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of the modern world, but has far exceled the imperial republic of antiquity. We shall accomplish still more, in effecting all that an American people, citizens of a confederacy of republics, can perform, under the combined influence of the reformation and of our revolution. We shall be the Greece of the modern world, unrivaled by the literature of three thousand years. All, indeed, that the system of the reformers can bring to pass, our country, the only holy land of religious liberty, the only promised land of political freedom, shall assuredly accomplish. Then shall our country be—emphatically, pre-eminently—the empire of mind, the republic of letters.

59.

THE GOODNESS OF GOD.- .-Worcester.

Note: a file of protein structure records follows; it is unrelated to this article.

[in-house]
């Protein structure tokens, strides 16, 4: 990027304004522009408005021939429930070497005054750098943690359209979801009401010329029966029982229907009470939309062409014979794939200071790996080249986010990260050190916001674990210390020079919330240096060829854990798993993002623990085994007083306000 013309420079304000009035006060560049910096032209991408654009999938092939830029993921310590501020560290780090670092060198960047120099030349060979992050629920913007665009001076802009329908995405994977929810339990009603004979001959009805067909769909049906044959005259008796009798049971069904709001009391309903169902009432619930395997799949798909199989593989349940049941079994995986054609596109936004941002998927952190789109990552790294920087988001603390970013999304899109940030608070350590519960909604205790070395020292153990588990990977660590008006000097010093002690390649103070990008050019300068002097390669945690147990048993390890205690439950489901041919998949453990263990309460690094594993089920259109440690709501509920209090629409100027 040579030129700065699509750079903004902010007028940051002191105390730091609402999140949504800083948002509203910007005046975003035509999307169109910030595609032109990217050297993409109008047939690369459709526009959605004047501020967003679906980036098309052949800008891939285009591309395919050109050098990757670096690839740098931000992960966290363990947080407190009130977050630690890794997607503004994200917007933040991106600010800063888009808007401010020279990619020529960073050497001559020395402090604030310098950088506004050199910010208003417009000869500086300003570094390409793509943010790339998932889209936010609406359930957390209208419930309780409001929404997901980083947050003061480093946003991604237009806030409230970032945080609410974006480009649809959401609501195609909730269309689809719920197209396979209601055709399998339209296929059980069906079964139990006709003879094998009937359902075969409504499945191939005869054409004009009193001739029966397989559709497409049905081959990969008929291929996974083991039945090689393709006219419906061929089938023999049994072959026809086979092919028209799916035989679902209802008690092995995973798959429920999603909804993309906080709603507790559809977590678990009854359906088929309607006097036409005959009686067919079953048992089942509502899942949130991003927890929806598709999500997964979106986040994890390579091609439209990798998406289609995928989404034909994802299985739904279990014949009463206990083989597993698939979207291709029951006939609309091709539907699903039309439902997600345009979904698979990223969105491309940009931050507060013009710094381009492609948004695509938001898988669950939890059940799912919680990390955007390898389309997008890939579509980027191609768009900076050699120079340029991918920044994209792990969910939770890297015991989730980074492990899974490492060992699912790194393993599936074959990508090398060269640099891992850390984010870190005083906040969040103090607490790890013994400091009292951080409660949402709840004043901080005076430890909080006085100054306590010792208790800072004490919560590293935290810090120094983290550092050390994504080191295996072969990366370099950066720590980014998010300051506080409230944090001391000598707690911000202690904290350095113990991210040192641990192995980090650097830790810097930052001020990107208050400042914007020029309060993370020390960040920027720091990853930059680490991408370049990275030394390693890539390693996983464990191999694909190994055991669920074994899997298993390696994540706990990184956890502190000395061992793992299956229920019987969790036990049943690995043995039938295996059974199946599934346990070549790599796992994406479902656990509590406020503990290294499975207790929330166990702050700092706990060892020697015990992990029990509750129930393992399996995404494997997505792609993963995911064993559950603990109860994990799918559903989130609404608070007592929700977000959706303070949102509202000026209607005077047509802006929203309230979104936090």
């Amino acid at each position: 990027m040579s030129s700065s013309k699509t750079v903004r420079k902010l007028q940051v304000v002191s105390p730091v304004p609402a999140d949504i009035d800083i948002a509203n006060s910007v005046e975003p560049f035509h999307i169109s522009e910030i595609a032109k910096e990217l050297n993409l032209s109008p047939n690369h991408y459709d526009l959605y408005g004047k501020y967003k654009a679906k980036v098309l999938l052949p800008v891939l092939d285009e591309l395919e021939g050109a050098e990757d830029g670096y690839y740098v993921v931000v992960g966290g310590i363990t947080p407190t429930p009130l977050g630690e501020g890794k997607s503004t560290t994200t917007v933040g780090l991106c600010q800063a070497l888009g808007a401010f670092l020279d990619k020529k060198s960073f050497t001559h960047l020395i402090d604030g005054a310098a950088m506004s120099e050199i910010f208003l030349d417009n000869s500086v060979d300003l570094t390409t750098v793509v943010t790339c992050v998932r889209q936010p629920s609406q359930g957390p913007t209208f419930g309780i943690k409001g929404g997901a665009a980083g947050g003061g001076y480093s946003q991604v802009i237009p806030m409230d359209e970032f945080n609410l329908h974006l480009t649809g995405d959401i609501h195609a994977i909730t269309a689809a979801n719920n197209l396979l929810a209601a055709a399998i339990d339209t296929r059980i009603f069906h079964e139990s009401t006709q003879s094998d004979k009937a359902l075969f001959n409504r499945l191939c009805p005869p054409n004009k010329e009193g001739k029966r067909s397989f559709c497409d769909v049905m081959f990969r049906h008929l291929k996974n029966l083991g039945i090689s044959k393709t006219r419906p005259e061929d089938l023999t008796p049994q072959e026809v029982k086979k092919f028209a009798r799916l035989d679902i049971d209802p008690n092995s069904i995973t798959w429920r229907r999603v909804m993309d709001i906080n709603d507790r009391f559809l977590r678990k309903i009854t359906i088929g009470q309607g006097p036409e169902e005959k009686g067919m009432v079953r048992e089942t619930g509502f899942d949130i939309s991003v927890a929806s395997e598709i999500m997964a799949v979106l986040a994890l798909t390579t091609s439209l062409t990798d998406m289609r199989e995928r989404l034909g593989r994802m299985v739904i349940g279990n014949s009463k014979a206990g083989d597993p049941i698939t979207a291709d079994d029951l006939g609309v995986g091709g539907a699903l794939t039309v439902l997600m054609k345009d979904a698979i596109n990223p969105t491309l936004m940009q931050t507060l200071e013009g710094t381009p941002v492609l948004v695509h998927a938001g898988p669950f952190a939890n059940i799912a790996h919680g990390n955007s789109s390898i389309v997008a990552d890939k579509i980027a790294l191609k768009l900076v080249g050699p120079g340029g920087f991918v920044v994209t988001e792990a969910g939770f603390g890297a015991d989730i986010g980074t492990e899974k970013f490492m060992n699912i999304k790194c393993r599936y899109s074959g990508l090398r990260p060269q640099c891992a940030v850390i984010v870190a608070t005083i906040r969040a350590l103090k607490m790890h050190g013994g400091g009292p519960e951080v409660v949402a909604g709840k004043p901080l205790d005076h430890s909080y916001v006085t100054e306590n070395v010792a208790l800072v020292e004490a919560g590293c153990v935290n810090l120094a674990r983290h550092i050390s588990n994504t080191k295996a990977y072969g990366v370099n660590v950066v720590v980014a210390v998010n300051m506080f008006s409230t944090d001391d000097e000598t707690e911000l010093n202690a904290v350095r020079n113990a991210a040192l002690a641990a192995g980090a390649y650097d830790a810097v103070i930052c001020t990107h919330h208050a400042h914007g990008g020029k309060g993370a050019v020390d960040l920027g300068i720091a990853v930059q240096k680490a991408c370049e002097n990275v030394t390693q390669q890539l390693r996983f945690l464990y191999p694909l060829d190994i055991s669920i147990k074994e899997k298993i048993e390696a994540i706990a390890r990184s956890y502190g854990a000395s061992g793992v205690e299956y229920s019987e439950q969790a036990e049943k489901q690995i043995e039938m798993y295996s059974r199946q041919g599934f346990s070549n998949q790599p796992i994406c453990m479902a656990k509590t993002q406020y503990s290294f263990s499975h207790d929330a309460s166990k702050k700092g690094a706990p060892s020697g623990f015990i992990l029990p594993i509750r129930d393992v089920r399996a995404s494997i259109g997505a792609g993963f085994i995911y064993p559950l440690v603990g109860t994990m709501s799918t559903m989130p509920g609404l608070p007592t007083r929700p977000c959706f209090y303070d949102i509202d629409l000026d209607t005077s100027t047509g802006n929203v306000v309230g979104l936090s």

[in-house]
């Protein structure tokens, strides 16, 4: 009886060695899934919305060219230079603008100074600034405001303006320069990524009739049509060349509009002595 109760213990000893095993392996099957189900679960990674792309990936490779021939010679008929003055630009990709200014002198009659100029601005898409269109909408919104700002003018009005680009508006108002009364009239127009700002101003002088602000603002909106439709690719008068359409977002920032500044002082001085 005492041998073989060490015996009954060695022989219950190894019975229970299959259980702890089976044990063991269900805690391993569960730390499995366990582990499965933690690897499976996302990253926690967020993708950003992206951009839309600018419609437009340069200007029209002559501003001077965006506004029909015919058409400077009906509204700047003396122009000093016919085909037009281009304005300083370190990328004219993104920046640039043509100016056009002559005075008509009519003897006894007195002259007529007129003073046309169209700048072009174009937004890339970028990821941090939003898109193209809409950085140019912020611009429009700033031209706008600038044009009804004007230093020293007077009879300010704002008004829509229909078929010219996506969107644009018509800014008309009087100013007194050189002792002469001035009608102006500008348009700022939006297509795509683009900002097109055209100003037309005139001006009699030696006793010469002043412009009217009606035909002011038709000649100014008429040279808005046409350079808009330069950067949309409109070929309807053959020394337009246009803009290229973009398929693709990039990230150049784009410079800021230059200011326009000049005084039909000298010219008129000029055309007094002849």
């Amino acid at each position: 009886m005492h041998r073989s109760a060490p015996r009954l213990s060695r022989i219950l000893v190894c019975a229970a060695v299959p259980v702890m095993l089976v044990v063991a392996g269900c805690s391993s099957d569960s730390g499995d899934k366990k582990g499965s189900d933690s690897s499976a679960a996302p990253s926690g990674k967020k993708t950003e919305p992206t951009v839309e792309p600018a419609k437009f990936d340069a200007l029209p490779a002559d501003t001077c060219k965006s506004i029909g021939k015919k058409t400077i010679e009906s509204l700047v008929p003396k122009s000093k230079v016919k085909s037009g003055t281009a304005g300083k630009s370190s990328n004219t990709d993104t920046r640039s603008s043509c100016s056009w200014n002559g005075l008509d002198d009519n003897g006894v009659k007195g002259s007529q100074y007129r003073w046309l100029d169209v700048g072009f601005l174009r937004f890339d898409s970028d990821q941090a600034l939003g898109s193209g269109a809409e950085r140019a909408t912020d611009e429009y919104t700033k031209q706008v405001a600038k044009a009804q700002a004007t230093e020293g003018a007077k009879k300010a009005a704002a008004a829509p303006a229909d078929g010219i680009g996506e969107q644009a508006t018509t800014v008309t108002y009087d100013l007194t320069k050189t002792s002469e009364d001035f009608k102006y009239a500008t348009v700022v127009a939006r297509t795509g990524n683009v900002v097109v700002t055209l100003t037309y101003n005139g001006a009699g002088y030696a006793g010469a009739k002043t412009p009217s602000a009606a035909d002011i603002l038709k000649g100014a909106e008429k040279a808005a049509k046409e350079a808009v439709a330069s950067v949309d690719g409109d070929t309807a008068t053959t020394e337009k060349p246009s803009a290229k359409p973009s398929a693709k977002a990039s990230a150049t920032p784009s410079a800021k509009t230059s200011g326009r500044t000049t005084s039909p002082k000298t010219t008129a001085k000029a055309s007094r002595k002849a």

For what purpose did the infinite Creator give existence to this majestic monument of his almighty power? For what purpose did he create the earth and the heavens, with all their unnumbered hosts ? Was it not evidently, that he might communicate happiness; and does not this design appear conspicuous on the open face of nature ? What is the plain and unequivocal indication of all those marks of infinite wisdom, and skilful contrivance, in the general dispositions, and in all parts of surrounding nature ? Is it not, that the Creator of all things is infinitely good? Is there not a display of infinite goodness, in the regular and harmonious disposition of the heavenly orbs ? Instead of this beautiful order, why was there not the most horrible confusion ? Instead of this benignant harmony of the spheres, why was there not a perpetual jar, and the most disastrous concussion ? Is there not a display of infinite goodness in the grandeur and beauty of the creation,--so favorably adapted to elevate, to inspire with admiration, and fill with the purest pleasure, the devout and contemplative mind ? Why was not the whole creation so formed as only to excite amazement, terror, and despair ? Is there not a display of infinite goodness in the beautiful scenery of our globe,—so agreeably diversified with continents and seas, islands and lakes, mountains and plains, hills and valleys, adapted to various beneficial purposes, and abounding with productions, in endless variety, for the convenience, the support, and the happiness of its diversified inhabitants ? Why was not the whole earth like the burning sands of Libya, or the rugged and frozen mountains of Zembla ? Why was it not one wide and dreary waste, producing only briers and thorns, and poisonous or bitter fruits ? Is there not a display of infinite goodness in the grateful vicis. situdes of the seasons, each bearing upon its bosom its peculiar delights ?—the spring arrayed in the most beautiful verdure, and decorated with flowers; the summer abounding with delightful prospects, and teeming with luxuriance ; autumn loaded with golden harvests, and the richest variety of fruits; and even winter supplying in social enjoyments, and the nobler pleasures of study and contemplation, what it lacks in external charms? Why was not the whole year one continued scene of dull uniformity, or so irregular in its changes as utterly to baffle all the calculations, and arrangements, and pursuits of life? Why was not every sight a spectacle of horror, every sound a shriek of distress, every sweet a most pungent bitter, every gale a blast of pestilence? Is it not because the Creator and Preserver of the world, is a being of infinite goodness? Is it not strange, that we do not constantly perceive the glory of God, which the heavens declare, and gratefully recognize his goodness, so richly spread abroad through all his works? Happy, happy were it for us, did nature constantly appear to us as it really is, animated and enlivened by its glorious Author! When the sun rises or sets in the heavens, when spring adorns the earth, when summer shines in its glory, when autumn pours forth its fruits, or when winter returns in its awful forms, happy were it for us, did we constantly view the great Creator and Preserver of all, continually manifesting himself in his various works! Happy, did we meet his presence in the smiling fields, feel his influence in the cheering beams, hear his voice even in the whispering breeze, and taste his goodness in every gift of nature and providence! Happy, did we feel ourselves every where surrounded with the glory of that universal Spirit, who fills, pervades and enlivens all; and did we live in the world, as in a great and august temple, where the presence of the Divinity who inhabits it, fills the mind with awe, and inspires the heart with devotion !